Though Justin Trudeau's Liberals remain ahead of the pack in the latest federal poll, it seems the new leader's honeymoon may be wearing off.
The survey, conducted by EKOS Research for iPolitics earlier this month and surveying 2,900 Canadians, found support for the Liberals to be at 30 per cent, a drop of eight points since EKOS's last poll (April 30-May 2). This is not the first survey to show some weakness in Liberal support from the heady days just after Trudeau's leadership victory.
UPDATE: EKOS also released the results of a late May poll Thursday that had not previously been ublicized. That poll had the Liberals at 35 per cent, the Conservatives at 26 per cent and the NDP at 21 per cent. This further suggests the Liberal decline is part of a trend, while the Conservative and NDP movement has been within the margin of error
The Conservatives had 28 per cent support in the poll, up two points, while New Democrats were down one point to 23 per cent. The Greens had nine per cent and the Bloc Québécois were at six per cent support among decided voters. Undecided voters numbered about nine per cent of all of those surveyed.
The poll found the Tories and Liberals to be tied at 31 per cent apiece among men, but among women, Liberals were ahead with 30 per cent support to 27 per cent for the NDP and only 25 per cent for Conservatives — one reason why the party took pains to emphasize the new women named to cabinet in this week's shuffle.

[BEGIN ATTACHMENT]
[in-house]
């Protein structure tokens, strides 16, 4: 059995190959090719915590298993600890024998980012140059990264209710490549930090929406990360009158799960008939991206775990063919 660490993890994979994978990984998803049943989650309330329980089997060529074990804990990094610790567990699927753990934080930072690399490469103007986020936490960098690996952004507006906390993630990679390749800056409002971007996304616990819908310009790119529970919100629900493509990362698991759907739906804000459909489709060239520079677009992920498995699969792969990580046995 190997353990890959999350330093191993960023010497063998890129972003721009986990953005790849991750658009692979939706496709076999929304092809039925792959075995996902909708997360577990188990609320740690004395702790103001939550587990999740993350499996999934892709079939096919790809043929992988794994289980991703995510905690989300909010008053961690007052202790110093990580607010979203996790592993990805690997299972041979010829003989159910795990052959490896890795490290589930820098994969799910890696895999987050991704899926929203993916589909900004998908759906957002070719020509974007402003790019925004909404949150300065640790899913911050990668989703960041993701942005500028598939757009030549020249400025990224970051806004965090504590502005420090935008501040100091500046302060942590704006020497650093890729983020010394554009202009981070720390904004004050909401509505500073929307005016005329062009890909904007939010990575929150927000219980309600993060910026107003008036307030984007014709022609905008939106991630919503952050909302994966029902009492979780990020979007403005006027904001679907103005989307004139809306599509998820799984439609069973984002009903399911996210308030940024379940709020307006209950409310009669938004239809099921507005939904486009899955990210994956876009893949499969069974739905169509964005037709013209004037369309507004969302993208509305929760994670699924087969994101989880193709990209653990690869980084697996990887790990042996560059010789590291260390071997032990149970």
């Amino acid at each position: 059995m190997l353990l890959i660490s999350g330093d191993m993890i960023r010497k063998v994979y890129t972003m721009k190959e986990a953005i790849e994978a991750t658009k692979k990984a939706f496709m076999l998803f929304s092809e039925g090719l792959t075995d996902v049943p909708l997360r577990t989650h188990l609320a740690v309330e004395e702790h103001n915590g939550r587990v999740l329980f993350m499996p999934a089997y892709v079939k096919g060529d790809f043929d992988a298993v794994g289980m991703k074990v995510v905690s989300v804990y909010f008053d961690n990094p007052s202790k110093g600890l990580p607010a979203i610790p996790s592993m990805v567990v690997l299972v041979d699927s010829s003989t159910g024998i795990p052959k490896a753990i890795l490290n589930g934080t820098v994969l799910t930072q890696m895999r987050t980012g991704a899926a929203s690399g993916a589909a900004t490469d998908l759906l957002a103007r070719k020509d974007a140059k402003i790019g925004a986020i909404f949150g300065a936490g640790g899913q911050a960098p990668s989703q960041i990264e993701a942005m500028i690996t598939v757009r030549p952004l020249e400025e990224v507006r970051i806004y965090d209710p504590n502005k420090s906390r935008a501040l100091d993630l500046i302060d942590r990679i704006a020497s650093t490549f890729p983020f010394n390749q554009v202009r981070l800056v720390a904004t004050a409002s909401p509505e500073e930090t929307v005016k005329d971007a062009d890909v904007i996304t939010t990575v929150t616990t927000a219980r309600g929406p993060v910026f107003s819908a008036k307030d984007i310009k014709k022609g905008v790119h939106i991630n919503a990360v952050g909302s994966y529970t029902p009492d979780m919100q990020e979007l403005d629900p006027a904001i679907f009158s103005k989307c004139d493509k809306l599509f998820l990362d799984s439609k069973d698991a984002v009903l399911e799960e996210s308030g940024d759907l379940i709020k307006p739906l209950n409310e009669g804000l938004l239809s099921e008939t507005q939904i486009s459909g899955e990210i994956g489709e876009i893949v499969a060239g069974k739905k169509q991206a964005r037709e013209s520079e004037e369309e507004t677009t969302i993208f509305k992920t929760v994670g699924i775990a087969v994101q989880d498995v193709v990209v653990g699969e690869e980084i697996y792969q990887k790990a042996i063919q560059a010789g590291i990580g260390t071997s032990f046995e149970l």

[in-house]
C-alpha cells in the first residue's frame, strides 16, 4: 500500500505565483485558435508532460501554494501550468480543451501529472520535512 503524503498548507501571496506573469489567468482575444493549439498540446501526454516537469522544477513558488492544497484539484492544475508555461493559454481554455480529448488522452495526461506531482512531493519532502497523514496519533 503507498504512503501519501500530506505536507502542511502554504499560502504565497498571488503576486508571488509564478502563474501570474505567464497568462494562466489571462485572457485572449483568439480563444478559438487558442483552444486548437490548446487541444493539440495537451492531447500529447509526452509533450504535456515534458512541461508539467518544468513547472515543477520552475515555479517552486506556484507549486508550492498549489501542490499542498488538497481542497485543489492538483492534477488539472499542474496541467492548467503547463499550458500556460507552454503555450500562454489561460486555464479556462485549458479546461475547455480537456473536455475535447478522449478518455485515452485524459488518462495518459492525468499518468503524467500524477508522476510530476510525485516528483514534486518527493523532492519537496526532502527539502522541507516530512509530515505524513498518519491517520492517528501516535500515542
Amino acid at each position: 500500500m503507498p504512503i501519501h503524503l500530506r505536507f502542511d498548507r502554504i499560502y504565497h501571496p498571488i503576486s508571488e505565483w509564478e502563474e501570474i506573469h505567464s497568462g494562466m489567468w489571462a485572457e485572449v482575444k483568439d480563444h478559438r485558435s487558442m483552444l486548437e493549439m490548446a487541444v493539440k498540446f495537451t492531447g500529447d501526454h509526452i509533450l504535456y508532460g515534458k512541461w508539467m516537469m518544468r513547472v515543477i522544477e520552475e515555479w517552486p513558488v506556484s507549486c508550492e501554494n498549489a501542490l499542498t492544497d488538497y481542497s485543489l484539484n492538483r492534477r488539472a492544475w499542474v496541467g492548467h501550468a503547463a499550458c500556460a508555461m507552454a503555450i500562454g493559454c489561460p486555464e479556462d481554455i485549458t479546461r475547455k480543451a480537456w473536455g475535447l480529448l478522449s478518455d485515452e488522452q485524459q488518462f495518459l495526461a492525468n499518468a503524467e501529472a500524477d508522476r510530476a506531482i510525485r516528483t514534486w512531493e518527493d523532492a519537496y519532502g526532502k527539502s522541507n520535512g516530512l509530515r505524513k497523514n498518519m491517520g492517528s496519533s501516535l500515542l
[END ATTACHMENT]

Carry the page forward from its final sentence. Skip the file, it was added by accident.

The Liberals appear to have taken their biggest hit in Ontario and Quebec, with drops of nine and 11 points, respectively. The party remains in front in both seat-rich provinces, however, with 33 per cent in Ontario and 29 per cent in Quebec. Conservatives trail in Ontario with 31 per cent while the Bloc placed second in Quebec with 27 per cent support.
The Quebec numbers are particularly interesting, as both Liberals and NDP took statistically significant steps backwards (the New Democrats were down eight points to 23 per cent). The Bloc Québécois was the big winner, with an eight point gain. That might be an anomaly of the poll, though, as there has not been much of anything going on in the province that could explain the Bloc's increase in support.
And despite the slumping national numbers, there remains some good news for Trudeau. While his lead over Stephen Harper's Tories is within the margin of error, he does have the advantage among older voters: 33 to 28 per cent among those between the ages of 45 and 64, and 36 to 34 per cent among those over the age of 64. These are otherwise known as “people who vote.”
In addition, the numbers need to be placed in context.
It does seem the Trudeau honeymoon is on the wane, with polls no longer putting the party near the 40 per cent mark they were enjoying in May. But if we look at EKOS's poll from this time in 2012, when Trudeau's leadership run was just a rumour, the Liberals have still made some stellar inroads. In that poll, the party had only 20 per cent support — compared to 30 per cent for Conservatives and 32 per cent for the New Democrats (who were still in their own, Thomas Mulcair-inspired, honeymoon). In the last 12 months, the Liberals have picked up 10 points while Tories and the NDP have both slipped.